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story.lead_photo.caption Officer Travis Frost and Gold, an American Bully, are shown in this photo taken Sunday, April 29, 2018. Photo by Submitted photo from Texarkana, Texas, Police Department Facebook page

The Texarkana dog who went viral is back home where he belongs.

Texarkana, Texas, police learned about 1 p.m. Monday that Gold was picked up by his owner at the Animal Care & Adoption Center. Gold had an implanted chip, but the owner's contact information had not been updated in the system.

"Had that information been current, it would have been possible for the animal control officer to immediately scan the chip and contact the owner on Sunday. That would have saved Gold a trip to the shelter," said Shawn Vaughn, TTPD spokesman.

Officers were thrilled to learn Gold was reunited with his owner.

"He was obviously a well-kept dog who happens to love riding in vehicles," Vaughn said.

Police advise that pet owners who have a chip on their dog or cat should take time to make sure that the information on file is still current.

Police originally believed Gold was a pit bull, but learned he is actually an American Bully.

Officer Travis Frost was patrolling Sunday morning when he received a vicious dog call. Frost spotted the dog lying on someone's front porch. Travis left the door of his patrol unit open so he could quickly jump back in if the dog came after him.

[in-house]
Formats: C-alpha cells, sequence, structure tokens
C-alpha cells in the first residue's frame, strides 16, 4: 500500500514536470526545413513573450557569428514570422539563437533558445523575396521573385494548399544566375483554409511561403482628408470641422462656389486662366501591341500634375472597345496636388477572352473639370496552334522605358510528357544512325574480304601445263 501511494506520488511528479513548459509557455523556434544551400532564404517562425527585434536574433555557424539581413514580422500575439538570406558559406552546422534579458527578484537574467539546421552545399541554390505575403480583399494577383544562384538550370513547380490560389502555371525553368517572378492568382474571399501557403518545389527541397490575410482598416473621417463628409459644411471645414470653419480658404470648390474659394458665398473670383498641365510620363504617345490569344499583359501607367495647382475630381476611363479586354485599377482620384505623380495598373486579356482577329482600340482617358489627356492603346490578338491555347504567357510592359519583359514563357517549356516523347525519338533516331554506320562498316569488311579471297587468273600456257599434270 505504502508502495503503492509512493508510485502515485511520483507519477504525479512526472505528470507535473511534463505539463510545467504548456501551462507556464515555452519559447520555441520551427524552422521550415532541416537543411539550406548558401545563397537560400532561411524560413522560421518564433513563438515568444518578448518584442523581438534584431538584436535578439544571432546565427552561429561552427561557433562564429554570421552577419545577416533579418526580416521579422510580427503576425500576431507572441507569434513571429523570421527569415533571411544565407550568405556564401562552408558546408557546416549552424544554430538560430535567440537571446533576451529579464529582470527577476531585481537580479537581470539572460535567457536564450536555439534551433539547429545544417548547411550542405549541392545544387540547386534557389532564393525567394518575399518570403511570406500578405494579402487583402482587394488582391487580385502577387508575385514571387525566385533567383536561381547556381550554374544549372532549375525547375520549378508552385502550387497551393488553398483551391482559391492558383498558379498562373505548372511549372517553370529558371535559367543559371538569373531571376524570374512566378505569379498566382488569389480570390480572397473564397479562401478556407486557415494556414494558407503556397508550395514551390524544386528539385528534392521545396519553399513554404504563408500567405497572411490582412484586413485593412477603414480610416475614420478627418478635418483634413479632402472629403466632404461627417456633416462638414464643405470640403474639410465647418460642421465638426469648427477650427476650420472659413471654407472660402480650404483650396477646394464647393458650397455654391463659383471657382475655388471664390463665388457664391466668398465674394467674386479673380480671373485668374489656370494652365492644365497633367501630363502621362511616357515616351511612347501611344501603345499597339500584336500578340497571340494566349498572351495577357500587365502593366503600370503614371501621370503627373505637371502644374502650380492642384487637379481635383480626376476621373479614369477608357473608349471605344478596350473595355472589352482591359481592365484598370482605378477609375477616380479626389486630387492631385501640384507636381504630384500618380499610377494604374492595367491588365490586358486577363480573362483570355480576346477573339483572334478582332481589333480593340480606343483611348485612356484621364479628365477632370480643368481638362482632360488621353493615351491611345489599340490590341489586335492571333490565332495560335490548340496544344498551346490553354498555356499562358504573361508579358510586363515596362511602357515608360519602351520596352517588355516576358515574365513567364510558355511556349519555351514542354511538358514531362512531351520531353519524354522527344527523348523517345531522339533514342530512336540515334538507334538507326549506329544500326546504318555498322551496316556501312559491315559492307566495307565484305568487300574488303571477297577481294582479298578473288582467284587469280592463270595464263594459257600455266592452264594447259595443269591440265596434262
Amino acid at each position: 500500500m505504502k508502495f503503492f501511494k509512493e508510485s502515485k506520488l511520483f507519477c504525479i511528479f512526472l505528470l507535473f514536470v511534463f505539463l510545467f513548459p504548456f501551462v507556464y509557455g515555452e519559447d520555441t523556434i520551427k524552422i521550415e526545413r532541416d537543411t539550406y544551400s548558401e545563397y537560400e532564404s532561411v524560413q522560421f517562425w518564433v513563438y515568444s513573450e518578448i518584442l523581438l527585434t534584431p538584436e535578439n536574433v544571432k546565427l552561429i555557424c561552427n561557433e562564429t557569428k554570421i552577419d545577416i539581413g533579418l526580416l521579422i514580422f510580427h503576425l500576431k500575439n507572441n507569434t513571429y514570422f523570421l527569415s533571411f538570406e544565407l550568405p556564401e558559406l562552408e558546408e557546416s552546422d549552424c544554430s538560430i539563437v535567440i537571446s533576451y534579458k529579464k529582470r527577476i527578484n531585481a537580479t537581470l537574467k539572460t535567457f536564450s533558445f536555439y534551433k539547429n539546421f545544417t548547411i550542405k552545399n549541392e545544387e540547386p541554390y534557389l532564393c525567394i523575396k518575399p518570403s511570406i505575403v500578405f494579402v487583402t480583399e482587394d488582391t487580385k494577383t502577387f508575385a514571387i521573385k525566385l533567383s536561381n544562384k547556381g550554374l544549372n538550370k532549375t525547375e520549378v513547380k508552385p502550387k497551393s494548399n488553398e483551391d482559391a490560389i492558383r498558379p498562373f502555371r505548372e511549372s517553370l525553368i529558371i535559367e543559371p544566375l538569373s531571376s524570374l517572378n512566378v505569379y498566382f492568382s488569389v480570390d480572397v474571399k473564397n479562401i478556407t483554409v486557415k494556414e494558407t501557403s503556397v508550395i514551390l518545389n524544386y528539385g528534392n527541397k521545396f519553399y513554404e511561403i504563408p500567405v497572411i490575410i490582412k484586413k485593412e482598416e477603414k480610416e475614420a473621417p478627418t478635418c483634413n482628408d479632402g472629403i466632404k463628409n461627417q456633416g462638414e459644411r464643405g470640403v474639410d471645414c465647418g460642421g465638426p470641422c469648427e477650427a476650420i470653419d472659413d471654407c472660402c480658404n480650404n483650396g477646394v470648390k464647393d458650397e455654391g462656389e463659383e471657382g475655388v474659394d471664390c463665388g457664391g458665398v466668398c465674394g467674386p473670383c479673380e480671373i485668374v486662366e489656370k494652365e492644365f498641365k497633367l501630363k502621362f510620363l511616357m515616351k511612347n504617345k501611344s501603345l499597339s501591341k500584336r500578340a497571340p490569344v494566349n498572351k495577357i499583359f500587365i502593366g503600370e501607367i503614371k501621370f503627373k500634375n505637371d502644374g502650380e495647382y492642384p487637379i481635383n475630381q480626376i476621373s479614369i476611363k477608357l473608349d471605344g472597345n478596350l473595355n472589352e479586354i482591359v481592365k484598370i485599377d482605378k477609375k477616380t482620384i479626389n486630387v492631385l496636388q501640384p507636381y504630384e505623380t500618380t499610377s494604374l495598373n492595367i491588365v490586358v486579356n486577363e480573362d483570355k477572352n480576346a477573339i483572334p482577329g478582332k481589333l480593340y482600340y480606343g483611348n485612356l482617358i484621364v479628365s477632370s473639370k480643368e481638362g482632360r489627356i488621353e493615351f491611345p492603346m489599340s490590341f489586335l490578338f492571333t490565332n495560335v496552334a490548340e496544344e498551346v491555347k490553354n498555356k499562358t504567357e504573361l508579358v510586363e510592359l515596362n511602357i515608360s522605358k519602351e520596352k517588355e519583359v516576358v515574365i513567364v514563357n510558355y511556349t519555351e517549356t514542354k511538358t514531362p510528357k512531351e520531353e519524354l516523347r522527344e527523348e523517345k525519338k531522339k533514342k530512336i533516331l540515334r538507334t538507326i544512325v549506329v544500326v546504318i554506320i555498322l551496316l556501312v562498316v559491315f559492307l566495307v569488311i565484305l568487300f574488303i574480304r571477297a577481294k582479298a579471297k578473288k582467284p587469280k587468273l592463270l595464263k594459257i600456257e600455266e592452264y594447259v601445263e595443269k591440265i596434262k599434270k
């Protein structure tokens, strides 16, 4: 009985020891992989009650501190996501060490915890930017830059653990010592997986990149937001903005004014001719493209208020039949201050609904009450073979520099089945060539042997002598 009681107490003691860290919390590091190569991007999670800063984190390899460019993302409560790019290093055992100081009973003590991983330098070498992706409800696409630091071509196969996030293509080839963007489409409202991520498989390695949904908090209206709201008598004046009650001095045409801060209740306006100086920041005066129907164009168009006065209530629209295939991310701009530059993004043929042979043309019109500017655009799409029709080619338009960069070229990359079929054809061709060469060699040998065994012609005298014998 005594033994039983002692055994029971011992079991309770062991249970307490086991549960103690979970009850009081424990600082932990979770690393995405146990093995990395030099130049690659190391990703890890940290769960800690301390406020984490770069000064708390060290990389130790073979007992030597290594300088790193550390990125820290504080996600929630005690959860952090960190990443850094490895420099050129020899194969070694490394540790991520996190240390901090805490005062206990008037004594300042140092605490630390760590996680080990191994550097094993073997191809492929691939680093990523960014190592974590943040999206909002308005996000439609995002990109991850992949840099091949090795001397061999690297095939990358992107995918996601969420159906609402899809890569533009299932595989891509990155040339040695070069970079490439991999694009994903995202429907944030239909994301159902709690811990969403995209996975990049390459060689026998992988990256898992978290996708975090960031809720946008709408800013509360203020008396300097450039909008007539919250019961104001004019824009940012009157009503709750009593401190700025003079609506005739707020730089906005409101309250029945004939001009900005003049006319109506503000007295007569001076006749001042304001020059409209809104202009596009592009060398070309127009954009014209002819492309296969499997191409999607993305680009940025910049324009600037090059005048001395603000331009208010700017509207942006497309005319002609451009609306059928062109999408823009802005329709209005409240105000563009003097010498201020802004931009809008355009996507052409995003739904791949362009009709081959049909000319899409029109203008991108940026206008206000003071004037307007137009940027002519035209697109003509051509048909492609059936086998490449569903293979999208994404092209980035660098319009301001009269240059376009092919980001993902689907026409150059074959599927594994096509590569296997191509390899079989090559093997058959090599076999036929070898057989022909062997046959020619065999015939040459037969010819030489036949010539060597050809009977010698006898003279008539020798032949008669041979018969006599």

He whistled at the dog, who then came trotting over to him with his tail wagging. After Travis petted the dog for a minute, Gold went right up to the patrol unit, jumped in the front seat and made himself at home. Travis said they just hung out together and took some pictures until the Animal Control officer arrived.

The TTPD Facebook post with the photos of Frost and Gold received more than 45,000 shares and was seen by about 5.5 million people, Vaughn said. It was also picked up by national news agencies and was trending on Facebook Tuesday afternoon.

Police advise anyone to use caution around dogs they don't know but to not assume that pit bulls or similar-looking dogs are "bad dogs."

"You shouldn't judge a book by its cover," Vaughn said.

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